Through Popular Shoe, Book Sales, Johnston Health Volunteers Grow Their Scholarship Program

The Volunteers of Johnston Health have awarded 12 scholarships to students interested in pursuing health care careers. From left, they are: Breyia R. Spruill of Selma, Hampton Tilghman of Pikeville, Reagan Howell of Smithfield, Emma Sheldon of Clayton, Victoria Ramos of Smithfield, Cassie Knittel of Clayton, Michaela Alexyon of Cary, Jacqueline Seagriff of Clayton, Cameron J. Jackson of Princeton, and Lisa Marie Jones-Drolet of Clayton. Recipients absent from photo were Brianna Davis and Whaley Crabtree, both of Clayton.

If you’ve ever bought a book, a pair of shoes or earrings at one of the special sales sponsored by the hospital volunteers at Johnston Health, then you’ve helped someone further his or her education.

Sue Archambeault, the recent past president of the volunteers, is credited with boosting the scholarship program. During her tenure, she brought in the larger, commercial sales to raise more money so that the volunteers could offer larger scholarships to more recipients.

Archambeault, who is a retired teacher, remembers her own struggle in finding a scholarship when she returned to school in her thirties. “That’s why the scholarship presentations are my favorite,” she says. “To see the excitement in their faces is priceless and makes my heart soar.”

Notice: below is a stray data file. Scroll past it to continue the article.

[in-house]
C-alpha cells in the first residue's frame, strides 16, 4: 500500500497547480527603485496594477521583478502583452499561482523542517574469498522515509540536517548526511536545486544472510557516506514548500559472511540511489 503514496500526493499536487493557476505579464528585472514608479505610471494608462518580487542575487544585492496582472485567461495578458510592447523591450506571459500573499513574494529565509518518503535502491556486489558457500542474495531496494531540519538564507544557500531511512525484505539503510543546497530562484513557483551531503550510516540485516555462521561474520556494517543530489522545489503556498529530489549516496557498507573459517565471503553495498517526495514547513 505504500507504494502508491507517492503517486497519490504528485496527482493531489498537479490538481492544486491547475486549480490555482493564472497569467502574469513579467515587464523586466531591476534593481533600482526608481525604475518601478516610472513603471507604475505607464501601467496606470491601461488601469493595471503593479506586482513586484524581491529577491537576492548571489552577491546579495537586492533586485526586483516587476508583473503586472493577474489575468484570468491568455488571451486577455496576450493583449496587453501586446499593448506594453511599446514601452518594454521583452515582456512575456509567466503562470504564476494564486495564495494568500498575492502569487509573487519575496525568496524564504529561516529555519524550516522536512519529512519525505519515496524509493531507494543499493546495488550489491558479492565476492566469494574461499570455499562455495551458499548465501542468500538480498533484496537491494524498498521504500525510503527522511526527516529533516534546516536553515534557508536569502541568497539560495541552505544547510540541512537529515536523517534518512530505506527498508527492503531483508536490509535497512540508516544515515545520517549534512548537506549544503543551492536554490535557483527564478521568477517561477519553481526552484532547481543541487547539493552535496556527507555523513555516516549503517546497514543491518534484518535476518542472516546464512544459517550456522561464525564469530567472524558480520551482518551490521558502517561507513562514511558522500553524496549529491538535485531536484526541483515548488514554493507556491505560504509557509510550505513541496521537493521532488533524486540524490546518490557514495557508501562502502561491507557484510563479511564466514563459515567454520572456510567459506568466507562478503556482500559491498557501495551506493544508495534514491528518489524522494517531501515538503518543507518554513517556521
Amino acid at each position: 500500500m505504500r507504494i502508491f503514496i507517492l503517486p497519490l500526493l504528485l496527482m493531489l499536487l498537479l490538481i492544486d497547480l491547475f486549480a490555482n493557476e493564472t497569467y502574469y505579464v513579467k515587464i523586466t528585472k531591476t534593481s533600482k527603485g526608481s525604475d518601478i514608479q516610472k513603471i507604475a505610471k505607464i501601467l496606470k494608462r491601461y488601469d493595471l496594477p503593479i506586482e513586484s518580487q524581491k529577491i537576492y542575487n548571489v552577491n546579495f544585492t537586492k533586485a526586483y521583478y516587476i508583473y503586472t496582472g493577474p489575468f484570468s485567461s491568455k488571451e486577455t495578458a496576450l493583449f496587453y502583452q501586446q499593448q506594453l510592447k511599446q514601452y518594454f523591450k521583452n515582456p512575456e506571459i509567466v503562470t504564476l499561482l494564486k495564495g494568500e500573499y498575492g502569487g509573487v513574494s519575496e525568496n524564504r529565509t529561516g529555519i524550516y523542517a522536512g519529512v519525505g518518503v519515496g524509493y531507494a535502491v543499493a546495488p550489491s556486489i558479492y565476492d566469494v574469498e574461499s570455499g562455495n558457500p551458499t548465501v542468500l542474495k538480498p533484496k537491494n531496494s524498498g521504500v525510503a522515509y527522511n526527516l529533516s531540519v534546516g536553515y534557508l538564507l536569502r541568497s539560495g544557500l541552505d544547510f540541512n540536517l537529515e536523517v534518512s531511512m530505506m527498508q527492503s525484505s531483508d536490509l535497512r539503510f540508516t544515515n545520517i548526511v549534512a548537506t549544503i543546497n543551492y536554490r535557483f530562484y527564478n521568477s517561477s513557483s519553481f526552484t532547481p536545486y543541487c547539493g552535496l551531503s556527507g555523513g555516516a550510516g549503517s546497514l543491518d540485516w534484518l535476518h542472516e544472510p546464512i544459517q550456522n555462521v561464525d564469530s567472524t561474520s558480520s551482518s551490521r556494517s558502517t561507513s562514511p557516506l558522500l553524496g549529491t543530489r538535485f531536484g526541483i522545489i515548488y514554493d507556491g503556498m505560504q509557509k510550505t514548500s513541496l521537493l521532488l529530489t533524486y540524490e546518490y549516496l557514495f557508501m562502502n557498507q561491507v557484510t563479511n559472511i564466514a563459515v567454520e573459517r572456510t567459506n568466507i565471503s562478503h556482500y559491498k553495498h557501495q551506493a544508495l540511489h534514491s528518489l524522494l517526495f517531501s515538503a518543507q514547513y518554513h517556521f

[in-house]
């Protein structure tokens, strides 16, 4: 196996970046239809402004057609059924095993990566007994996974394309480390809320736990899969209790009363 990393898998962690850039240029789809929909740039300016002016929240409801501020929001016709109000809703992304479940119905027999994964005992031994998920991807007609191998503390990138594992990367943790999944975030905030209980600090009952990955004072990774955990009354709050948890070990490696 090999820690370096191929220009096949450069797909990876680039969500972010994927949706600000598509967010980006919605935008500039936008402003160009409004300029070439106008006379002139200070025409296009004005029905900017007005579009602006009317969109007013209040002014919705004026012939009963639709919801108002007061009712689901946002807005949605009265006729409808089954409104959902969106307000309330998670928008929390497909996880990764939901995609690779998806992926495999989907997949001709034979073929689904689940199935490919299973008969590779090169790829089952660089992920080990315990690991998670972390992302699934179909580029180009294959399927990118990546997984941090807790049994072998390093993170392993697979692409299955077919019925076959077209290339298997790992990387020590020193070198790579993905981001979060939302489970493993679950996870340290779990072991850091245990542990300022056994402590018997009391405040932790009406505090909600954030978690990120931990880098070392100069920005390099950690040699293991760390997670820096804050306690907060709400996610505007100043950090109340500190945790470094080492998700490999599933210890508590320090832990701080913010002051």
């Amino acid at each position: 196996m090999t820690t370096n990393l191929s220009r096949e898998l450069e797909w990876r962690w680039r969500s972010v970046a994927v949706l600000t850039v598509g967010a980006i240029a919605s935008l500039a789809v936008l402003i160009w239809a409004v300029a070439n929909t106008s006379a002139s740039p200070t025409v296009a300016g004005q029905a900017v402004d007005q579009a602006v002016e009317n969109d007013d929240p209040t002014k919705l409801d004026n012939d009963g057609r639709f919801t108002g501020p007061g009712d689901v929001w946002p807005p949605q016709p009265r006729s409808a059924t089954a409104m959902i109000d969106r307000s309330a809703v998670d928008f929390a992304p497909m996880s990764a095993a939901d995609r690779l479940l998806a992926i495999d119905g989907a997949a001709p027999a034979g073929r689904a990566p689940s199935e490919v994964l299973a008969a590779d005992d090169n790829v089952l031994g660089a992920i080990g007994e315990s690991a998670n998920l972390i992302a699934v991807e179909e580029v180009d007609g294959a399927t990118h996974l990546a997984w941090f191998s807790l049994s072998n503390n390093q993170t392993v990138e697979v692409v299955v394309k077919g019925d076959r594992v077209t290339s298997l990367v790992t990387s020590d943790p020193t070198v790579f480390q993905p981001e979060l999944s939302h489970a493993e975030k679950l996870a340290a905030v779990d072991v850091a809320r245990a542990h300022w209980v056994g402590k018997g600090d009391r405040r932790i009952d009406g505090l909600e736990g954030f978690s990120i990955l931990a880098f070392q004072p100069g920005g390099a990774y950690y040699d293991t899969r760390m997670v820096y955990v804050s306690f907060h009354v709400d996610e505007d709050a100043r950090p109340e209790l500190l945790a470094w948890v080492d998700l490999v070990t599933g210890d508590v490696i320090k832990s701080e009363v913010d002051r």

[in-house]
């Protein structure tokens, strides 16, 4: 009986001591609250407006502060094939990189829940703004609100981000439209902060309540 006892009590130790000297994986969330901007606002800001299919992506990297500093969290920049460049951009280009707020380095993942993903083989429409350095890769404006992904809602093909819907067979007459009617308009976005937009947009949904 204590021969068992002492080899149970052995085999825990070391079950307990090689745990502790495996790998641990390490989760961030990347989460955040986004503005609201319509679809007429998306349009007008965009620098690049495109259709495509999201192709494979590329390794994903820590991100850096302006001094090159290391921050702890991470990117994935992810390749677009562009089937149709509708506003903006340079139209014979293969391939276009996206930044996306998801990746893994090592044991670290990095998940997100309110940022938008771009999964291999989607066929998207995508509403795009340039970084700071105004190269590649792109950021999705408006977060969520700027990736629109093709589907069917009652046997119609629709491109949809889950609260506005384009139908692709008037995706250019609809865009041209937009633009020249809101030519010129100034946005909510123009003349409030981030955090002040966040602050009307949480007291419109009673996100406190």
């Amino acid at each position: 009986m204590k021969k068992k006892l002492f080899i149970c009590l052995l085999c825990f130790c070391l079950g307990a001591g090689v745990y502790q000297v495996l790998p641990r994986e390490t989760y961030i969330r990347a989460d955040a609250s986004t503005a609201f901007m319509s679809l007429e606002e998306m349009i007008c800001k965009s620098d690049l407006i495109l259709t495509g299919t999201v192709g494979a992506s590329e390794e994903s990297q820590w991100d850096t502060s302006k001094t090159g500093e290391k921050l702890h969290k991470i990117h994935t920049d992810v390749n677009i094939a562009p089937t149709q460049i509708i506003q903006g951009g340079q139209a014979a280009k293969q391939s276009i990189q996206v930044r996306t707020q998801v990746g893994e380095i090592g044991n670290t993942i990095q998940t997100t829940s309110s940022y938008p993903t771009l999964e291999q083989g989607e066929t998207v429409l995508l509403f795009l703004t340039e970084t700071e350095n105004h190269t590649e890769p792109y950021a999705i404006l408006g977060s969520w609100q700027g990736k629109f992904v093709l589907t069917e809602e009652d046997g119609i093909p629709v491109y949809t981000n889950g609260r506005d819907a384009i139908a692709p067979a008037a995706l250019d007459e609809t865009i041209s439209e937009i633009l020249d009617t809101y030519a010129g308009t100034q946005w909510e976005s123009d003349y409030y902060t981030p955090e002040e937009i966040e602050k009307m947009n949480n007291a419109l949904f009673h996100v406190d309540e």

In the last 10 years, the volunteers have grown their program from five scholarships of $500 apiece to 12 scholarships of $1,000 apiece. And one of the scholarships this year was a gift from fellow volunteers, who wanted to honor Archambeault for her 14 years of impactful service.

Best of all, she got to choose the recipient.

It turned out to be Cameron “CJ” Jackson of Princeton, who has applied to nursing school at East Carolina University. His mother, Cynthia Holloman, is director of quality at Johnston Health, and she earned a scholarship a few years ago to help with her master’s degree.

“They believed in us, and that’s motivating,” Holloman says. “Through the scholarship program, they’ve helped so many people in our communities.”

From CJ’s letter and application, Archambeault says she saw spirit, tenacity, eagerness—qualities that make help make future nurses and doctors successful.

“Once they’re established in their careers, I hope CJ and the other recipients will look for ways to help others who are just starting out,” she says. “Working as a volunteer opened my heart to so many people. I’m honored beyond words that they gave a scholarship in my name.”